A Farmer caught a fox and put a rope on fire on its tail. The Fox ran through the Farmer’s fields destroying his crop.
Be careful lest revenge backfire.
A farmer, who bore a grudge against a Fox for robbing his poultry yard, caught him at last, and being determined to take an ample revenge, tied some rope well soaked in oil to his tail, and set it on fire. The Fox by a strange fatality rushed to the fields of the Farmer who had captured him. It was the time of the wheat harvest; but the Farmer reaped nothing that year and returned home grieving sorely.
JBR Collection (The Man and The Foxes)
A Man whose vines and orchards had suffered greatly from the ravages of Foxes, one day caught one of these animals in a trap. In a great rage he tied up the Fox’s tail with tow that had been steeped in turpentine, set a light to it, and let him run. Mad with pain and fright, the Fox ran through a large field in which, ripe for the harvest, stood corn belonging to his tormentor. The corn caught fire, and the flames, fanned by the wind, spread over the field and laid it waste. The Man lamented bitterly that he had not chosen some safer and less cruel means of revenge.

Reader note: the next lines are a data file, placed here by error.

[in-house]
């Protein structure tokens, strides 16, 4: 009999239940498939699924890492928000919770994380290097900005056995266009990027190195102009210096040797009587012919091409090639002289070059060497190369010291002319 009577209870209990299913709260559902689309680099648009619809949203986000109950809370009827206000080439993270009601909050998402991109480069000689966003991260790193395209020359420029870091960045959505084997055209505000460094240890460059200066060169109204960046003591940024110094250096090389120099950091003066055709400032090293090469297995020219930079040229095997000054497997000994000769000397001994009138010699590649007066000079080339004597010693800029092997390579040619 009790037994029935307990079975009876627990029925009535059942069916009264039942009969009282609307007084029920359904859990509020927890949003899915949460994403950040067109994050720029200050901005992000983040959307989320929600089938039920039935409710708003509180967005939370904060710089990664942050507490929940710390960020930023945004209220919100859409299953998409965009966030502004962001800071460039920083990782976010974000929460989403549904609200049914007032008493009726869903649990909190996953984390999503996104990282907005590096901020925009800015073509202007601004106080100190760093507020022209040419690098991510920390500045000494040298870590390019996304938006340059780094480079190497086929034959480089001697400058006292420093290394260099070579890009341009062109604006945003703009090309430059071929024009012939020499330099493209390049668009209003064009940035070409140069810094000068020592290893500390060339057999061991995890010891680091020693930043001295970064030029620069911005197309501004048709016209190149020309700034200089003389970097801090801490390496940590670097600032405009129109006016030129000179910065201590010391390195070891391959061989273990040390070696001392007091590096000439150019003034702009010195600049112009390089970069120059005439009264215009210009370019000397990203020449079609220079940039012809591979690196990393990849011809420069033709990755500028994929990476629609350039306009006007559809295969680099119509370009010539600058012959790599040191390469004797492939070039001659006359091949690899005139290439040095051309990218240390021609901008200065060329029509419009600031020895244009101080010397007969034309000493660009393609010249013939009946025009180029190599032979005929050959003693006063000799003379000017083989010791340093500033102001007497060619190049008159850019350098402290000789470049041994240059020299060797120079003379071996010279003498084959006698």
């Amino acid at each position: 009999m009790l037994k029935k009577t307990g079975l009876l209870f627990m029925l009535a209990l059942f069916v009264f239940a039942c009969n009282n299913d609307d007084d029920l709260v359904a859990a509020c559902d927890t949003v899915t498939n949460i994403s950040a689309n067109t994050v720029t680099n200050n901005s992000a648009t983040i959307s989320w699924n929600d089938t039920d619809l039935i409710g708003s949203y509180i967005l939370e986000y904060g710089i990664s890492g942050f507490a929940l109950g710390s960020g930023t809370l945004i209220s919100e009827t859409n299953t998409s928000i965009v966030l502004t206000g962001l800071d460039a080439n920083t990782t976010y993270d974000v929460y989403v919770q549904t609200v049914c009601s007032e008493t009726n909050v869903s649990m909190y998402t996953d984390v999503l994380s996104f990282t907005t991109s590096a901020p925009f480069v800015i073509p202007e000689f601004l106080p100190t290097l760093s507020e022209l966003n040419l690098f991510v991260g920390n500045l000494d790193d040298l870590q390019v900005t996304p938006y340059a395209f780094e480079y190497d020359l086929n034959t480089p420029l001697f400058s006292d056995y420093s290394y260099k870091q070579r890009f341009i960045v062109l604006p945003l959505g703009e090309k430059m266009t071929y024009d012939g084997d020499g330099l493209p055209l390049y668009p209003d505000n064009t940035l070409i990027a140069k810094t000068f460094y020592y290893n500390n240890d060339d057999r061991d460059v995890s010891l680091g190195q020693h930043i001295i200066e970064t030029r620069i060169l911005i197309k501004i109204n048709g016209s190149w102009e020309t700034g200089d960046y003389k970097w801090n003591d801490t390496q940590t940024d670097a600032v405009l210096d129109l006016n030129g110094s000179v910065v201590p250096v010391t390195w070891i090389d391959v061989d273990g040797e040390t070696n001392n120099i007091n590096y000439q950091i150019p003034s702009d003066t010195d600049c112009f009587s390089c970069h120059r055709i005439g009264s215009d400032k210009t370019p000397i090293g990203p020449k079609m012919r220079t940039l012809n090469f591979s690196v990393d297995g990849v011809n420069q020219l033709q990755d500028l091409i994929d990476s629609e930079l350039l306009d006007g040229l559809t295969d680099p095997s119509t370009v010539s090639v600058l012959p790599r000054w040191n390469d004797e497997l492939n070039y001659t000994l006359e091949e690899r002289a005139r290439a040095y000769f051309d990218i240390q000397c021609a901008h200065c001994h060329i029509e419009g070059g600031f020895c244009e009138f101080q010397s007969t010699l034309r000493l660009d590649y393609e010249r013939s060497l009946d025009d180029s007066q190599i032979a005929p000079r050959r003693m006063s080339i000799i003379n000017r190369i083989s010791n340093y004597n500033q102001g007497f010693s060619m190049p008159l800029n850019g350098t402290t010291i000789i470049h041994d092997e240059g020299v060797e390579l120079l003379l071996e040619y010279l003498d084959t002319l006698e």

Agricola Invidus et Vulpes
Agricola improbus, cum invideret proximo feturam segetis quaereretque quo pacto corrumpere posset eius labores, captam vulpem, alligata face, in vicini segetem dimittit. At illa, non qua missa erat excurrens, volente sic Deo, eius qui dimiserat combussit segetem!